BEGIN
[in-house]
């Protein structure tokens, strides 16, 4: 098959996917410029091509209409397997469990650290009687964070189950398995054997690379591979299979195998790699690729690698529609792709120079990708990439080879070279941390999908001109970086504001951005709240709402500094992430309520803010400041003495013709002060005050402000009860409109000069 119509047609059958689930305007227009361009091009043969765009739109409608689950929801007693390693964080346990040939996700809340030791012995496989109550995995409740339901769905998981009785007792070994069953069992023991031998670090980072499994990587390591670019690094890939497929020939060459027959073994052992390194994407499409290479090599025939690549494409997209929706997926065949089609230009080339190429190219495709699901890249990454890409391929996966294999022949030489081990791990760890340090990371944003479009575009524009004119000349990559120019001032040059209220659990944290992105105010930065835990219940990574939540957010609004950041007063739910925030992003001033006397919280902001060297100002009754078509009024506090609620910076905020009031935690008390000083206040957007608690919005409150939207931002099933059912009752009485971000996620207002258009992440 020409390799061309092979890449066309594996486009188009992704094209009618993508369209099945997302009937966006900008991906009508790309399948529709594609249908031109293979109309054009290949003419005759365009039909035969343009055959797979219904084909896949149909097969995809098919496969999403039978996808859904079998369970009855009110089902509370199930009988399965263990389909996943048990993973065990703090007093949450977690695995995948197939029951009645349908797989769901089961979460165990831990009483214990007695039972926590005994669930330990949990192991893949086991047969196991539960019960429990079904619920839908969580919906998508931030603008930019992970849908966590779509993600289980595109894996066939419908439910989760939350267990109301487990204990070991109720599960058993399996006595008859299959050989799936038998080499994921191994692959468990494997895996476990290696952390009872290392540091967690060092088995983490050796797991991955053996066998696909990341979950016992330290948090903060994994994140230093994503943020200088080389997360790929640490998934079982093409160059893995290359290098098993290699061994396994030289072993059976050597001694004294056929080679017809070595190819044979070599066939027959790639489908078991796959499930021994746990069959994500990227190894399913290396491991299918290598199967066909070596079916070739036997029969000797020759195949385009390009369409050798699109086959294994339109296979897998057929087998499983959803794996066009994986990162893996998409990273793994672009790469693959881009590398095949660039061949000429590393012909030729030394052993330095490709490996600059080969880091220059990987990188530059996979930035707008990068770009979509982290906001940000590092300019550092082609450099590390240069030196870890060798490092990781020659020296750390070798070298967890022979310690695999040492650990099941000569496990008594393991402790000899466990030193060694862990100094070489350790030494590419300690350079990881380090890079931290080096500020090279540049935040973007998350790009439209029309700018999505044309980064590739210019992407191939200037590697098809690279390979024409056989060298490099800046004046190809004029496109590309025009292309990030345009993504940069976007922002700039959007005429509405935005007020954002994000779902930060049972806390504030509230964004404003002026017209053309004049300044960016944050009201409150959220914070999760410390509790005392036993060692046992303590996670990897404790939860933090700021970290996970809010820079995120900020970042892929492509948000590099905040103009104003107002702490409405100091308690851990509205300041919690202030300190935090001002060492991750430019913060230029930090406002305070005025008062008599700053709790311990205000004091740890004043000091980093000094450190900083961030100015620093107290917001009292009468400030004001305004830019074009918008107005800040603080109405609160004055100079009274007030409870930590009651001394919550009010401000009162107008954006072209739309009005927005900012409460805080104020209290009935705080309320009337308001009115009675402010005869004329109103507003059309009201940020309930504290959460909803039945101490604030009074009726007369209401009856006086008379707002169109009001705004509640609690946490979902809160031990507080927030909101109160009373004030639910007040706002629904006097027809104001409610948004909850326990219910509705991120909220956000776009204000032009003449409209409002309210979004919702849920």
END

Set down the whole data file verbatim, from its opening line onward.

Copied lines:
[in-house]
């Protein structure tokens, strides 16, 4: 098959996917410029091509209409397997469990650290009687964070189950398995054997690379591979299979195998790699690729690698529609792709120079990708990439080879070279941390999908001109970086504001951005709240709402500094992430309520803010400041003495013709002060005050402000009860409109000069 119509047609059958689930305007227009361009091009043969765009739109409608689950929801007693390693964080346990040939996700809340030791012995496989109550995995409740339901769905998981009785007792070994069953069992023991031998670090980072499994990587390591670019690094890939497929020939060459027959073994052992390194994407499409290479090599025939690549494409997209929706997926065949089609230009080339190429190219495709699901890249990454890409391929996966294999022949030489081990791990760890340090990371944003479009575009524009004119000349990559120019001032040059209220659990944290992105105010930065835990219940990574939540957010609004950041007063739910925030992003001033006397919280902001060297100002009754078509009024506090609620910076905020009031935690008390000083206040957007608690919005409150939207931002099933059912009752009485971000996620207002258009992440 020409390799061309092979890449066309594996486009188009992704094209009618993508369209099945997302009937966006900008991906009508790309399948529709594609249908031109293979109309054009290949003419005759365009039909035969343009055959797979219904084909896949149909097969995809098919496969999403039978996808859904079998369970009855009110089902509370199930009988399965263990389909996943048990993973065990703090007093949450977690695995995948197939029951009645349908797989769901089961979460165990831990009483214990007695039972926590005994669930330990949990192991893949086991047969196991539960019960429990079904619920839908969580919906998508931030603008930019992970849908966590779509993600289980595109894996066939419908439910989760939350267990109301487990204990070991109720599960058993399996006595008859299959050989799936038998080499994921191994692959468990494997895996476990290696952390009872290392540091967690060092088995983490050796797991991955053996066998696909990341979950016992330290948090903060994994994140230093994503943020200088080389997360790929640490998934079982093409160059893995290359290098098993290699061994396994030289072993059976050597001694004294056929080679017809070595190819044979070599066939027959790639489908078991796959499930021994746990069959994500990227190894399913290396491991299918290598199967066909070596079916070739036997029969000797020759195949385009390009369409050798699109086959294994339109296979897998057929087998499983959803794996066009994986990162893996998409990273793994672009790469693959881009590398095949660039061949000429590393012909030729030394052993330095490709490996600059080969880091220059990987990188530059996979930035707008990068770009979509982290906001940000590092300019550092082609450099590390240069030196870890060798490092990781020659020296750390070798070298967890022979310690695999040492650990099941000569496990008594393991402790000899466990030193060694862990100094070489350790030494590419300690350079990881380090890079931290080096500020090279540049935040973007998350790009439209029309700018999505044309980064590739210019992407191939200037590697098809690279390979024409056989060298490099800046004046190809004029496109590309025009292309990030345009993504940069976007922002700039959007005429509405935005007020954002994000779902930060049972806390504030509230964004404003002026017209053309004049300044960016944050009201409150959220914070999760410390509790005392036993060692046992303590996670990897404790939860933090700021970290996970809010820079995120900020970042892929492509948000590099905040103009104003107002702490409405100091308690851990509205300041919690202030300190935090001002060492991750430019913060230029930090406002305070005025008062008599700053709790311990205000004091740890004043000091980093000094450190900083961030100015620093107290917001009292009468400030004001305004830019074009918008107005800040603080109405609160004055100079009274007030409870930590009651001394919550009010401000009162107008954006072209739309009005927005900012409460805080104020209290009935705080309320009337308001009115009675402010005869004329109103507003059309009201940020309930504290959460909803039945101490604030009074009726007369209401009856006086008379707002169109009001705004509640609690946490979902809160031990507080927030909101109160009373004030639910007040706002629904006097027809104001409610948004909850326990219910509705991120909220956000776009204000032009003449409209409002309210979004919702849920």